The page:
As a mentor, I am continually learning how to better guide students in STEM pathways. It is not straightforward and can be confusing. In working with me, I find that defining expectations ensures that all voices are heard, and it sets the stage for future communication. When defining a research relationship, it should be clear, what are our mutual goals? What do we want, together, from this project?
Here is my Expectations Document for working with undergraduates. While this is always a work-in-progress, the core principles are explained below.
Summer 2019 - After a rigorous field season working with the Chrysopelea gliding snakes in the Socha Lab, I made "Snakies" for our undergrad and graduate scientists to commemorate the tremendous effort and thank them for their contributions. (Picture: Top to Bottom (Left): Dr. Jake Socha, Talia Weiss (grad), Dr. Salcedo, Maria Gonzalez (grad), Mela Coffey (undergrad). Top to Bottom (Right): Maria Gonzalez and Terrell Worrell (undergrad), Dr. Jack Whitehead, Joshua Pulliam (grad))
January 2020 - As an REU in the Socha Lab, Donovan Hardy (Chemistry, Morehouse) worked on an experiment to visualize and track dorsal heart movement in darkling beetles. His research culminated in a poster presentation at the national Society for Integrative and Comparative Biology in Austin, Texas. (Picture: Donovan Hardy and Dr. Salcedo at SICB poster session)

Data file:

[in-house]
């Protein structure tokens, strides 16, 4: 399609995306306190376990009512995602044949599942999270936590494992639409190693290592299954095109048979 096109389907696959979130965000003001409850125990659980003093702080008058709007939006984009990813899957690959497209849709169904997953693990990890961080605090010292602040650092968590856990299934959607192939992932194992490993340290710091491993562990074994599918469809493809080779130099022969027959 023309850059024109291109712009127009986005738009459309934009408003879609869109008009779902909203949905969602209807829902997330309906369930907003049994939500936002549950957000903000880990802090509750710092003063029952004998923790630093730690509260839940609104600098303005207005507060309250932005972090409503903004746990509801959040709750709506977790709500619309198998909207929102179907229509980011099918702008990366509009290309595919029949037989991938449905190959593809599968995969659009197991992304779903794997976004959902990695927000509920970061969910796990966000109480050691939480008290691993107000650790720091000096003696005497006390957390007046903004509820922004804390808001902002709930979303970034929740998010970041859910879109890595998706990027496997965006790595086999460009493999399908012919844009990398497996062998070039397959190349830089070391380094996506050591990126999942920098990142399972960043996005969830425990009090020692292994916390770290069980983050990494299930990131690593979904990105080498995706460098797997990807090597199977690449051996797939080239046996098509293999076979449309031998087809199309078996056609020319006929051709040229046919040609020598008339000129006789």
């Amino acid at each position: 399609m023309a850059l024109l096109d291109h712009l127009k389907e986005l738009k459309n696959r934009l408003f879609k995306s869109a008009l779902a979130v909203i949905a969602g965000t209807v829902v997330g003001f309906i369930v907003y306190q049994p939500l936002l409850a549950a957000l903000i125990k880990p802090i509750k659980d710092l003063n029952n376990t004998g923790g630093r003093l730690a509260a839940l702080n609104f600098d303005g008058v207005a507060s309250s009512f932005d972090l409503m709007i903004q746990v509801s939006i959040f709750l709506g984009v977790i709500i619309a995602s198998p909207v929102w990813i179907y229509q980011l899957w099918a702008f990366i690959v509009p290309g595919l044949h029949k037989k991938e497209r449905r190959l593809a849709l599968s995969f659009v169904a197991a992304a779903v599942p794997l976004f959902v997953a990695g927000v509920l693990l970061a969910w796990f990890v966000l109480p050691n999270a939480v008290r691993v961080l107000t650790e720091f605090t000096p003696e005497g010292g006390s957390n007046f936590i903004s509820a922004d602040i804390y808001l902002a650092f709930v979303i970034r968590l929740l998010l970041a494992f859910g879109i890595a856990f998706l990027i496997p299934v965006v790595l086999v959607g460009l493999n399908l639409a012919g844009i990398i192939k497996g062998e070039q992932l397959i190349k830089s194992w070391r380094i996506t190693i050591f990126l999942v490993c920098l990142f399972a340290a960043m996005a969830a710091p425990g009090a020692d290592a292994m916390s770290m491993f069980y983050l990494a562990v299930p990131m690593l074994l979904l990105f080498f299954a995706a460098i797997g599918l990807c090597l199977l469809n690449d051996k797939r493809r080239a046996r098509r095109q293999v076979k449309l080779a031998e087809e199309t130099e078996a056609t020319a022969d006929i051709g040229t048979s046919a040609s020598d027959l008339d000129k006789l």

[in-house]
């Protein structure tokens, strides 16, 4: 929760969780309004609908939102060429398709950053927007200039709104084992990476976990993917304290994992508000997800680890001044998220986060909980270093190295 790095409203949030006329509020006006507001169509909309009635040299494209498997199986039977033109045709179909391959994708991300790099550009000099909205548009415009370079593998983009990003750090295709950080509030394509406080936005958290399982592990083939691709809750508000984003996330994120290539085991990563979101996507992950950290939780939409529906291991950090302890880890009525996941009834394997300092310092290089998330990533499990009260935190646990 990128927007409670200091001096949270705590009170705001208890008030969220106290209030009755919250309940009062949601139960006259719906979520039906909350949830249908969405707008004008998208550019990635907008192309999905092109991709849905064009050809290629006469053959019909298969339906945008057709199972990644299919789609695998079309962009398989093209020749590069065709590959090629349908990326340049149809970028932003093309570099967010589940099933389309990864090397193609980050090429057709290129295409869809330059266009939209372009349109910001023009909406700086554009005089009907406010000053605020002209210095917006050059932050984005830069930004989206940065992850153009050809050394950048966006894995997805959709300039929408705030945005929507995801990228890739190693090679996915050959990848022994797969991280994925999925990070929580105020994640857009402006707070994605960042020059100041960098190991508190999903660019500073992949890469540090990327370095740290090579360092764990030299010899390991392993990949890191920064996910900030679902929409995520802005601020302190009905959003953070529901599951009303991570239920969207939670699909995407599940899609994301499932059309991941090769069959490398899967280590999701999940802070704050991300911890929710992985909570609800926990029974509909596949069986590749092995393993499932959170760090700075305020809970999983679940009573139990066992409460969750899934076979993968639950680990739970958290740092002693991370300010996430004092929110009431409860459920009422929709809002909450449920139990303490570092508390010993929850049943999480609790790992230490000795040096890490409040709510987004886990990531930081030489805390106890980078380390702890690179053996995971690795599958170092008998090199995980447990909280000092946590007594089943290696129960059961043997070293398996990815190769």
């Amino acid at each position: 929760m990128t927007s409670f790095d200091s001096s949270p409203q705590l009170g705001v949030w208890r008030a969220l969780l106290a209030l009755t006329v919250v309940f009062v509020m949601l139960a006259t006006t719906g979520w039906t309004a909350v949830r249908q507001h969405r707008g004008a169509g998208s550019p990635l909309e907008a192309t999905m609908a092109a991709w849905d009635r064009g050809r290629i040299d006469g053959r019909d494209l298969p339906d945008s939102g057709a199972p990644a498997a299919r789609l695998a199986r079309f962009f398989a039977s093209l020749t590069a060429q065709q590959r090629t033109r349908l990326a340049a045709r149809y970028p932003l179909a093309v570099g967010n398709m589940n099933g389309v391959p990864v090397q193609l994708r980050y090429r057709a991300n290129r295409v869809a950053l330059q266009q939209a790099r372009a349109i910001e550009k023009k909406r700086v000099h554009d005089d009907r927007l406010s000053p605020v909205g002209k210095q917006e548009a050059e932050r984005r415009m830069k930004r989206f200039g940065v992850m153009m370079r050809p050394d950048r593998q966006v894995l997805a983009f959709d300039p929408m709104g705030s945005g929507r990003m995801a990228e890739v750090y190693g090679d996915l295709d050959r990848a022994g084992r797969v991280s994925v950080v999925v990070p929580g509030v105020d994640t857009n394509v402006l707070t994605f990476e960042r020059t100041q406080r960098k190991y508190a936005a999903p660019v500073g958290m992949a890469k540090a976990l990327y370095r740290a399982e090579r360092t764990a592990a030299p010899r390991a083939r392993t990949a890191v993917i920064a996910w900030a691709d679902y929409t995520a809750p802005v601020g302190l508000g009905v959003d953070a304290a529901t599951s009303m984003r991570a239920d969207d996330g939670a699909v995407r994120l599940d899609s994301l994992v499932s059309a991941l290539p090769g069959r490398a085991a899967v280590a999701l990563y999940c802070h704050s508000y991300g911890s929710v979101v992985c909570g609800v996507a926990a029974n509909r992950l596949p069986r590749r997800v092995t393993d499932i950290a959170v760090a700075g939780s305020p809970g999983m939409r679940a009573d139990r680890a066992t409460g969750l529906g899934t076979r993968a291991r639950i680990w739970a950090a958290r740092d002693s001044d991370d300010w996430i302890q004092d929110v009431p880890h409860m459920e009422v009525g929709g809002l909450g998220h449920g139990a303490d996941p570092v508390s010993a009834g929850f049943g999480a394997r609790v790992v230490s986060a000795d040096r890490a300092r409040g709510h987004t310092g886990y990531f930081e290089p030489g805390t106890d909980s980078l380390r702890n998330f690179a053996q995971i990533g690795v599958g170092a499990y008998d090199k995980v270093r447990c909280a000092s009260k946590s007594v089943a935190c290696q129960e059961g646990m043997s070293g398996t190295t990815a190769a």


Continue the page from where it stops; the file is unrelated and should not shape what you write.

How do experiments work? What are successful pathways in STEM? How should you read a paper? Learning to ask questions is a key skill of any researcher. If you're not sure how to proceed, ask a question. If you're not even sure which question to ask, then it's time to chat.
Expressing complex ideas is difficult! As a research mentor, we will work on how you express your science to colleagues and the public. It is also important as a science team, we communicate with each other. Ensuring that our work environment is healthy, means establishing work boundaries, mental health practices, and overall work-life balance.
Skilled researchers can work on their own as well as in groups. However, independence in science is a learned skill. It builds over time as you gain experience, ask questions, and develop your own ideas. Independence does not mean being and working alone, rather you gain the ability to "see" the next steps and go after what you need.
Building experiments, analyzing data, writing papers, and presenting your science does not happen over night! We will be sure to outline what skills you will gain with each project and work towards achieving them. Skills continue to build the longer you invest in them. As you progress in STEM, you will gain the ability to quickly pick up skills as you need them.